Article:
# AES3/SPDIF jitter measurement

Discussion in 'Electronic Design' started by ted, Sep 19, 2003.

1. ### tedGuest

What is the exact definition for timing jitter as measured on a
AES3/SPDIF data stream?

Most of the web references discuss the topic, but I have found no
reference on exactly how it is measured, or how it is defined (in a
precise way that is)

For example if jitter is stated as 6nS peak, what does it mean
exactly. Is it the maximum time interval between two adjacent word
clock edges, or is it averaged over a long time?

Could anybody explain? No simple explanations please, I understand the
basics, I would appreciete a precise definition of what jitter is and
how it can be measured (or web pointers). I already have some AES
documents, but don't quite seem to explain it well.

ted

2. ### Rene TschaggelarGuest

Noise is the amplitude uncertainity.
Jitter is the uncertainity of the slope.
A generic way to measure jitter is the eye-diagram.

Rene

3. ### MikeGuest

It depends on what kind of jitter you're talking about.

I don't have the AES3 specifications, but I did find this paper:

http://www.nanophon.com/audio/towards.pdf

The authors are apparently part of a working group trying to redefine the
AES jitter specifications. Their final results look more like a SONET
specification, reduced to the audio sampling frequency range.

On page 6, they quote the AES specification section 6.2.5:

"Data transitions shall occur within ±20 ns of an ideal jitter-free clock
measured at the half voltage points."

That seems pretty clear, except that you'll never find a real ideal clock.
Even if you could, assuming that the jitter has a Normal distribution there
is no peak-to-peak value. A couple years ago I generated plots of
peak-to-peak jitter versus measurement time for SONET and Ethernet clock
generators; if you plot the square of the peak-to-peak jitter vs the number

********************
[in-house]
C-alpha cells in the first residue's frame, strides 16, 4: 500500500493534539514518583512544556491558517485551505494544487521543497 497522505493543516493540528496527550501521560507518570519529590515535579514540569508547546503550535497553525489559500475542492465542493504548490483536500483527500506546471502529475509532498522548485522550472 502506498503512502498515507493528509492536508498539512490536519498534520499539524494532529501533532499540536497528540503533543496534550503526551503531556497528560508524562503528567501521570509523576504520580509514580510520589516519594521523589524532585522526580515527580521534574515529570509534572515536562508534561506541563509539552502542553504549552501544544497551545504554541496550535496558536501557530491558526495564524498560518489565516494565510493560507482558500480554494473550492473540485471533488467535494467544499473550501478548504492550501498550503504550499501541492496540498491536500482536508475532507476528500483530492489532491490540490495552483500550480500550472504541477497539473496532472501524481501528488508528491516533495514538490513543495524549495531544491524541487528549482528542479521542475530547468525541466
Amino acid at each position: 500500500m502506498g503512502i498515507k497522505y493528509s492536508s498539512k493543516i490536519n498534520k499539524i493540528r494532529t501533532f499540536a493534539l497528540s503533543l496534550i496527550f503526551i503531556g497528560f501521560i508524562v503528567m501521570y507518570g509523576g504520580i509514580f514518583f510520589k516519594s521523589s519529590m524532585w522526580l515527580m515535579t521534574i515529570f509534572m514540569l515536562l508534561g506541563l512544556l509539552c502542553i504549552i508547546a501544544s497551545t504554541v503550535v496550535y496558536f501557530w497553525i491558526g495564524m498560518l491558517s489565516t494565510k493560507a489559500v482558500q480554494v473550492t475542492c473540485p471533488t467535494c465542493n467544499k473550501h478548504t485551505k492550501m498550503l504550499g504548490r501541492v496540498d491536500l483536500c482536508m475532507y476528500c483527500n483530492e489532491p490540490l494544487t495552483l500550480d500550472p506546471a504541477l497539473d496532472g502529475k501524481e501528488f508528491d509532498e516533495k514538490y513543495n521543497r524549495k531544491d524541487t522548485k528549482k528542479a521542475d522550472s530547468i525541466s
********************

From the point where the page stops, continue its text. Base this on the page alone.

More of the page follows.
of measurements you've taken, you'll find that the peak-to-peak value
increases linearly vs log of the number of samples - there is no maximum
peak-to-peak value. I ran from 1000 measurements to tens of millions, and
the plot remained linear.

It would make sense to specify a peak-to-peak value if the specification
contained a time period over which the jitter measurement was made (or,
equivalently, a number of clock periods). From what I can see in this
paper, that is not the case. Not having the specification, I could be wrong
(and I didn't read closely, so I may have missed it).

In any event, the authors go on from there to talk about intrinsic jitter,
jitter accumulation, jitter transfer function, jitter tolerance, filtering
masks, and on and on. Looks more and more like SONET.

that it's essentially the same as what I quoted above. In that case, you
need a separate (comparatively stable) clock source to measure against.
Typically, this is the master clock for the system, which is then used as
the clock source at the start of the data stream. To measure your jitter,
trigger on the master clock and watch the data on the screen.

Note that this won't work if you're measuring jitter on a "received" data
stream, like that you'd probably get from a digital playback device. In
that case, there is some clock reference that's used to spin the motor,
then the receiver locks to the data stream coming from the device. The
master clock in this case may not have a nice relationship to the data, and
the reference clock used for the data recovery circuit is no longer used
once data recovery begins. Essentially, that means that everything down the
line adapts to the speed of the data stream.

This makes your measurement more difficult, but not impossible. I don't
know what audio guys do to solve the measurement problem, but a common
solution in the SONET world is to use a low noise, low bandwidth PLL to
lock to the data stream. As the data stream jitters, the low bandwidth PLL
rejects most of the jitter, and remains at the nominal data frequency. The
PLL clock can then be used as the "ideal jitter-free" clock (with
appropriate hand-waving and sacrifices to the Jitter Gods). The PLL can't
reject jitter below the PLL bandwidth, so at low jitter frequencies the
"ideal jitter-free" clock tracks the jitter, and your measurements with
respect to the clock become smaller and smaller. The trick is to choose the
PLL bandwidth to be low enough that the jitter below that frequency is
irrelevant, but not so low that the PLL can't track the slow variations in
the motor speed. The authors of the paper show a proposed jitter weighting
transfer function in figure 15 on page 19. If you choose your PLL bandwidth
to be the same as the jitter weighting transfer function bandwidth, then
your PLL can do the filtering for you, simplifying the measurements.

-- Mike --

Mike,